A Buddha statue in the house or garden

Buddha statues have recently become increasingly popular and are now available. A Buddha statue in the house or in the garden provides a certain kind of peace and tranquility without holding on to that particular religion. Religious art is indeed often purchased by people who are not necessarily part of the depicted religion. It is merely about seeing the beauty of the artwork as a source of inspiration or consolation because they are reminded of certain values represented by the artwork. The view of a Buddha statue reminds us of the spiritual, the inner quest for harmony and balance life based on moral values.

Who is Buddha?

Buddha statues are not worshiped by Buddhists but are rather a focal point for meditation, a symbol of truth and the path to enlightenment. Buddha was never embodied by a person but was actually an honorary title was given to Siddhartha Gautama. The word Buddha itself means “the awakened one, the “enlightened” and “those with a holistic understanding”. “Siddhartha was a very beloved prince and born in a wealthy family in Nepal around the fifth century BC. He was beholden to his loving parents for any potential form of unpleasantness, hoping to spare him pain and suffering throughout his life. But he then ask himself questions about life and this would seem less perfect than what he had known. Because of this he knew nothing about poverty, illness, death or other everyday problems. As a young adult he wandered away from his carefree life and observed the suffering that other people faced. He left his privileged position and opted for an ascetic life to search for the truth. After years of wandering and hardship, Siddhartha decided to look for a middle ground. He was convinced that a compromise was possible between abject self-denial and life in the normal world. After many years of meditation, Siddhartha became the ‘Enlightened’ or Buddha.

Four Noble Truths

During the enlightenment of Buddha, there are four essential truths which until now form the basis of all Buddhist teachings.

  • Life is filled with disappointment and sorrow
  • Suffering is a consequence of the desire for pleasure, power, material goods and continued existence.
  • These disappointments can be eliminated by the removal of inappropriate desires.
  • To prevent and to end the suffering disappointment should follow an eight-fold path.

Eightfold Path

  • The right insight
  • The right intention
  • Right speech
  • Right action
  • The right way of living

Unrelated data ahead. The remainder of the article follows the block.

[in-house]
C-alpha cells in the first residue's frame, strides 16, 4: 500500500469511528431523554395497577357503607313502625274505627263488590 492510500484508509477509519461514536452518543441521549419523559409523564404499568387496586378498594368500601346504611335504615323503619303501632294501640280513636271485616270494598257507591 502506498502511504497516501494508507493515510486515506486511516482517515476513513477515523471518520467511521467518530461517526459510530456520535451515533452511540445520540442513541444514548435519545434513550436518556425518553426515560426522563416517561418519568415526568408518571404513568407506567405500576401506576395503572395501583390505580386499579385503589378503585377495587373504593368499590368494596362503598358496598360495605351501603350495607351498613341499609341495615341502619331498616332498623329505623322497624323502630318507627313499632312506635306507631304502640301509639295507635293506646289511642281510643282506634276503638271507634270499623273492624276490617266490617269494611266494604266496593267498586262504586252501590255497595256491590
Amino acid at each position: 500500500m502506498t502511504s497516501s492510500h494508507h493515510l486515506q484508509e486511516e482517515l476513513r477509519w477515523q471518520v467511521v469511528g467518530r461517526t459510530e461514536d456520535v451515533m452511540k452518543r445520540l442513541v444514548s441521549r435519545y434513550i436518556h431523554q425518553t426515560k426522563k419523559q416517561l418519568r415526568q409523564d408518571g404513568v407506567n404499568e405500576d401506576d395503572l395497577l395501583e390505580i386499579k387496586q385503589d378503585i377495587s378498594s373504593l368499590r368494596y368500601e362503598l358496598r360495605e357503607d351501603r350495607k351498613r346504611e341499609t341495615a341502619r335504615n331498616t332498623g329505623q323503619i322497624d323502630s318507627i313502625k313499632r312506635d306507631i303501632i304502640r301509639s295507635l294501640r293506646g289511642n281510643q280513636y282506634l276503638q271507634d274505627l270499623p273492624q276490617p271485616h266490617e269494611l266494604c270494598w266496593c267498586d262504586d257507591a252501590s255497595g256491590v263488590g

• Right effort
  • Proper attention
  • The proper concentration

The middle way is based on the avoidance of extremes, self-indulgence or self-humiliation. The first step on the path to enlightenment is of compassion and mercy.

Buddha statues

Placing a Buddha statue in your home or garden can be a source of inspiration for developing your best qualities on kindness and compassion of. These beautiful images can elevate the soul and spirit and give your home and garden views to a shrine, the ideal place to meditate and find peace and quiet.

Traditional Buddha statues needs to be placed on a high, clear and clean place. The image may not, for example positioned at the foot level. Such image is best placed under a tree on a high base because it refers to the place of enlightenment of Buddha. Avoid confrontation with inappropriate activities in the vicinity of the image but if there is an entry, the evil spirits are divested. Please note that some materials are not designed for outdoor use. Place the image during the winter in a sheltered place to prevent damage.

A Buddha statue every day of the week

The Thai cultural tradition offers different poses of the Buddha statue for every day of the week. Find the day of the week on which a person is born and give him or her the matching Buddha statue as a perfect and thoughtful birthday gift.

  • Monday: The right hand raised to ward off problems and keep peace in the family.
  • Tuesday: A reclining Buddha with the right hand under the head. The left hand is stretched out along the left side of the body.
  • Wednesday: Buddha sits with an alms bowl to the chest.
    Wednesday afternoon: Buddha is depicted with a monkey and an elephant.
  • Thursday: A meditating Buddha is depicted in lotus posture with hands in lap, palms facing up.
  • Friday: A Buddha standing with his arms across the chest, the right hand over the left hand with the backs of the hands facing out.
  • Saturday: A meditating Buddha is depicted sitting under a seven-headed serpent that guarded them from the rain.
  • Sunday: The Buddha statue stands with arms crossed in front of the stomach, right hand on the left hand, back of the hands turned outward and eyes wide open which indicates the mental insight.

Post Author: John Snow

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